Join Date: Sep 2007
Location: Dallas area, Texas
Mentioned: 1 Post(s)
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Really can't answer your question, but can make some suggestions:
-Look up the UMCA site, check the events listed there. Some of them, like the Texas Time Trials, have 6 hour or 12 hour versions that you don't have to be Superman to compete in. At a lot of these events, there is a wide spectrum of talent, and you'll have some of the best riders in the world and then a lot of regular-joes. You can be a fairly ordinary rider and fit right in at some of these events. So you don't have to build yourself up to RAAM level before you do anything.
-If you can't compete in the events, see if they need volunteers, or go be a spectator. Either option can be informative if you've never been there.
-Some of the local riders that are not great racers have gotten involved by crewing for other people.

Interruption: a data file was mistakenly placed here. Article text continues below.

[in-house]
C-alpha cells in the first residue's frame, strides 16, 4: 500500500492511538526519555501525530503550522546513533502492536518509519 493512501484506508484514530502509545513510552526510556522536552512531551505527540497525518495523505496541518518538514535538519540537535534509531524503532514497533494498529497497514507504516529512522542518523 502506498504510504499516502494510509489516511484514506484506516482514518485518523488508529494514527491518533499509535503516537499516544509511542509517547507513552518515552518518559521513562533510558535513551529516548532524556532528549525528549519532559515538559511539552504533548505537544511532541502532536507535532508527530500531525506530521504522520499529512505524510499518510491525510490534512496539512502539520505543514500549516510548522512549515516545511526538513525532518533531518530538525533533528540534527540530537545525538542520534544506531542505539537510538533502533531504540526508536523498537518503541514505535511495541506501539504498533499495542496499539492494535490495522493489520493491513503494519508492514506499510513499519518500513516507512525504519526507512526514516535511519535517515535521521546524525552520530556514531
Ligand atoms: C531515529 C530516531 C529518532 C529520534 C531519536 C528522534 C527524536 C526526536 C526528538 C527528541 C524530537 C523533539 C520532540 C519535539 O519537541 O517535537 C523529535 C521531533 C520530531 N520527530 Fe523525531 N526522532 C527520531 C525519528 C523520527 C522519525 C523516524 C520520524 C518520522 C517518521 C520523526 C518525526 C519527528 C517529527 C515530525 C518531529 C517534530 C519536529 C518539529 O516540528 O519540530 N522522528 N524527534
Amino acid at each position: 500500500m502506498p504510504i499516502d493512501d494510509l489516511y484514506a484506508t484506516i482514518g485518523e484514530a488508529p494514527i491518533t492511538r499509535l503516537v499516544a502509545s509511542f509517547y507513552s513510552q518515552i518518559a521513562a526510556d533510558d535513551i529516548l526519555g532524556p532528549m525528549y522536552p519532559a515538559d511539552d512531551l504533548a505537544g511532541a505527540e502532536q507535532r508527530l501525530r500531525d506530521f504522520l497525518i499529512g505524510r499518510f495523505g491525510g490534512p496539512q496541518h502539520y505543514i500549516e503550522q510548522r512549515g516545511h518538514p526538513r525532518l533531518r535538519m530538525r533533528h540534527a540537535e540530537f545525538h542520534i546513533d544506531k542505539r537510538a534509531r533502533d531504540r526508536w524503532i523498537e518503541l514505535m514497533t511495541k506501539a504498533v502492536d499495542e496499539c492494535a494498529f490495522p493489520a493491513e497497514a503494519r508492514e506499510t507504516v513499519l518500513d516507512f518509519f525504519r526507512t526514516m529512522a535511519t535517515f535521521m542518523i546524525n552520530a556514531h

-Your local randonneuring club MIGHT have some really good long-distance racers in it, check into the club. Not just for that reason, but that's a side benefit.
-Randonneuring is not intended to be training for long-distance racing. On the other hand, riding a 600k at a leisurely pace is probably a lot better than sitting on your sofa or riding a Saturday morning club ride, too. You can train your body spinning pedals in a garage, but getting out and doing things helps to train your mind. Getting sleepy when you're riding through the cold at 4:00 AM or puking because you've had too much Gatorade over the last 10 hours is hard to duplicate in your garage.
-A potential benefit of doing some of the above is that you might discover you don't like it without having to look too foolish. I managed to "RAAM Qualify" a couple of years ago. My theory is that this RAAM-Qualification is to rule out people that are half nuts. Because, for RAAM, you need to be full-nuts, not half. And so having finished that 500 mile race, I would never in a million years sign up for RAAM.
-RAAM and RAW can be very expensive, what with transporting vehicles and support personnel across the country, housing them in hotels, etc. On the other ultraraces, ones that are close and ones that don't require a support vehicle will be easier on the pocketbook.
"be careful this rando stuff is addictive and dan's the 'pusher'."